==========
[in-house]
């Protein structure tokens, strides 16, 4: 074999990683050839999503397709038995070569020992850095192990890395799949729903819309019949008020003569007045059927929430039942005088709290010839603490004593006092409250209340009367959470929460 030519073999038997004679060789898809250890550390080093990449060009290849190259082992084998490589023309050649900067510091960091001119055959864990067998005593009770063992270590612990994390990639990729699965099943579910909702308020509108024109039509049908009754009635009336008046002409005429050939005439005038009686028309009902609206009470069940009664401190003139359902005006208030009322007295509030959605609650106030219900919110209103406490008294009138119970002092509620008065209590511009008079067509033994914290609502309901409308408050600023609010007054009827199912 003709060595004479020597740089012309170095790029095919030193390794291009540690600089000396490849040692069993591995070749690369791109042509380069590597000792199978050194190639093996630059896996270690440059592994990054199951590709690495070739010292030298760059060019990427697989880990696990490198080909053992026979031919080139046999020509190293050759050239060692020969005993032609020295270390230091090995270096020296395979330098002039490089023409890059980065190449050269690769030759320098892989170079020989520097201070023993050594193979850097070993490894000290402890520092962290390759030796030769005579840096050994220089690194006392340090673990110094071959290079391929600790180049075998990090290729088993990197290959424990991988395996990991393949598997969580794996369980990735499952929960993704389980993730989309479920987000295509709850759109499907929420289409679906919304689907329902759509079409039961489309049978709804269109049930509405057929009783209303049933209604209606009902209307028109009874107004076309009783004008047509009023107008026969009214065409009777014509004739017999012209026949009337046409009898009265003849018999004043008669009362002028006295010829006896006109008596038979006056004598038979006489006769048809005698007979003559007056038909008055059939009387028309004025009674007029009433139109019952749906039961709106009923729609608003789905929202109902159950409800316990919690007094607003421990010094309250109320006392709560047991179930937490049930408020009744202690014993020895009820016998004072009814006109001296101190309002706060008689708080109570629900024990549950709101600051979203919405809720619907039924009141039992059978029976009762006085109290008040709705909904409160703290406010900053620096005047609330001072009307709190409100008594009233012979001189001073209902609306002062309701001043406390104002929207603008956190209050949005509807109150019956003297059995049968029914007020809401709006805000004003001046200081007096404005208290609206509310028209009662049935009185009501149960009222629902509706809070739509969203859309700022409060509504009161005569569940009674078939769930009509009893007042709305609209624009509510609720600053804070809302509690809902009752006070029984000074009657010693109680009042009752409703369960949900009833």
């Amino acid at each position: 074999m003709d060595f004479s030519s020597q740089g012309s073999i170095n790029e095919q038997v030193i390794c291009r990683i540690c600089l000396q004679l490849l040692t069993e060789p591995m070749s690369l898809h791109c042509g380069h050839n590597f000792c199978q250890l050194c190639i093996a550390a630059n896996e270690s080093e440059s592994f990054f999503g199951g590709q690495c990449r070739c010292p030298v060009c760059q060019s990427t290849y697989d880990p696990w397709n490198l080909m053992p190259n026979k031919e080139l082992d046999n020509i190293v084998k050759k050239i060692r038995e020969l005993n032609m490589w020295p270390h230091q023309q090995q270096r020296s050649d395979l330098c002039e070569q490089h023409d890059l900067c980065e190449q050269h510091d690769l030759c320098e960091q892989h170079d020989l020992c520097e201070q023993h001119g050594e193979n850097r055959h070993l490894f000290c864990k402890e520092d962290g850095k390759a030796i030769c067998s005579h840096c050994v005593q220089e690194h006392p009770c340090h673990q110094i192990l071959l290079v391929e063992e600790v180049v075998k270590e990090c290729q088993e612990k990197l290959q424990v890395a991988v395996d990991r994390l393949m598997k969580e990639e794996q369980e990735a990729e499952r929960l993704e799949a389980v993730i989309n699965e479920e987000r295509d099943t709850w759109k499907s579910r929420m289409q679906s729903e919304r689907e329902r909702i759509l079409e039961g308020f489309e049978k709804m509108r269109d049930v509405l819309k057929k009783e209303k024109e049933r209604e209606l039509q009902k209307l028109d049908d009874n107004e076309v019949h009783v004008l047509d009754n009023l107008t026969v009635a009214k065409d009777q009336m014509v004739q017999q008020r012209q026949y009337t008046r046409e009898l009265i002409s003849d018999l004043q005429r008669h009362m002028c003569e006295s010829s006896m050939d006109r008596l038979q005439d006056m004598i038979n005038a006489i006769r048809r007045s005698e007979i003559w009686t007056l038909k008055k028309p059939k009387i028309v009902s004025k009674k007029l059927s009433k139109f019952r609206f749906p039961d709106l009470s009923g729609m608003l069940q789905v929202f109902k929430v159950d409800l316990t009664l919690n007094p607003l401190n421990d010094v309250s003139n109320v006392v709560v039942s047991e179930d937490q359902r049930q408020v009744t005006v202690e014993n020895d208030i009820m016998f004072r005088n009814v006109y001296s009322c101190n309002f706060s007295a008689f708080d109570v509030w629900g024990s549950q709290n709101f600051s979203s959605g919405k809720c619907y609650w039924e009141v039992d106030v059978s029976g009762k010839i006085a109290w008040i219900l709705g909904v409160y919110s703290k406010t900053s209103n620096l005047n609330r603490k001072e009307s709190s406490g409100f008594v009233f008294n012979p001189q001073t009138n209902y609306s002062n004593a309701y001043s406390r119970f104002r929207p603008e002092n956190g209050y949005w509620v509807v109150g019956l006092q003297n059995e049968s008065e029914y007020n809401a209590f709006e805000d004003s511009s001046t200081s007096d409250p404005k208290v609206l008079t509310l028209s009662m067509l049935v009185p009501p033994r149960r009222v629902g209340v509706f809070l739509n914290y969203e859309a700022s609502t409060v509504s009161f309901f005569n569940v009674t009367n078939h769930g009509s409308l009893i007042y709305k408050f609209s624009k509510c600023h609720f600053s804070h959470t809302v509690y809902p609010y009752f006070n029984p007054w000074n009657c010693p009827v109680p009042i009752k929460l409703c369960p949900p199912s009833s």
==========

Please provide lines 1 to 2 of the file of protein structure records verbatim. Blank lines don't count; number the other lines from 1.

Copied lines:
[in-house]
């Protein structure tokens, strides 16, 4: 074999990683050839999503397709038995070569020992850095192990890395799949729903819309019949008020003569007045059927929430039942005088709290010839603490004593006092409250209340009367959470929460 030519073999038997004679060789898809250890550390080093990449060009290849190259082992084998490589023309050649900067510091960091001119055959864990067998005593009770063992270590612990994390990639990729699965099943579910909702308020509108024109039509049908009754009635009336008046002409005429050939005439005038009686028309009902609206009470069940009664401190003139359902005006208030009322007295509030959605609650106030219900919110209103406490008294009138119970002092509620008065209590511009008079067509033994914290609502309901409308408050600023609010007054009827199912 003709060595004479020597740089012309170095790029095919030193390794291009540690600089000396490849040692069993591995070749690369791109042509380069590597000792199978050194190639093996630059896996270690440059592994990054199951590709690495070739010292030298760059060019990427697989880990696990490198080909053992026979031919080139046999020509190293050759050239060692020969005993032609020295270390230091090995270096020296395979330098002039490089023409890059980065190449050269690769030759320098892989170079020989520097201070023993050594193979850097070993490894000290402890520092962290390759030796030769005579840096050994220089690194006392340090673990110094071959290079391929600790180049075998990090290729088993990197290959424990991988395996990991393949598997969580794996369980990735499952929960993704389980993730989309479920987000295509709850759109499907929420289409679906919304689907329902759509079409039961489309049978709804269109049930509405057929009783209303049933209604209606009902209307028109009874107004076309009783004008047509009023107008026969009214065409009777014509004739017999012209026949009337046409009898009265003849018999004043008669009362002028006295010829006896006109008596038979006056004598038979006489006769048809005698007979003559007056038909008055059939009387028309004025009674007029009433139109019952749906039961709106009923729609608003789905929202109902159950409800316990919690007094607003421990010094309250109320006392709560047991179930937490049930408020009744202690014993020895009820016998004072009814006109001296101190309002706060008689708080109570629900024990549950709101600051979203919405809720619907039924009141039992059978029976009762006085109290008040709705909904409160703290406010900053620096005047609330001072009307709190409100008594009233012979001189001073209902609306002062309701001043406390104002929207603008956190209050949005509807109150019956003297059995049968029914007020809401709006805000004003001046200081007096404005208290609206509310028209009662049935009185009501149960009222629902509706809070739509969203859309700022409060509504009161005569569940009674078939769930009509009893007042709305609209624009509510609720600053804070809302509690809902009752006070029984000074009657010693109680009042009752409703369960949900009833």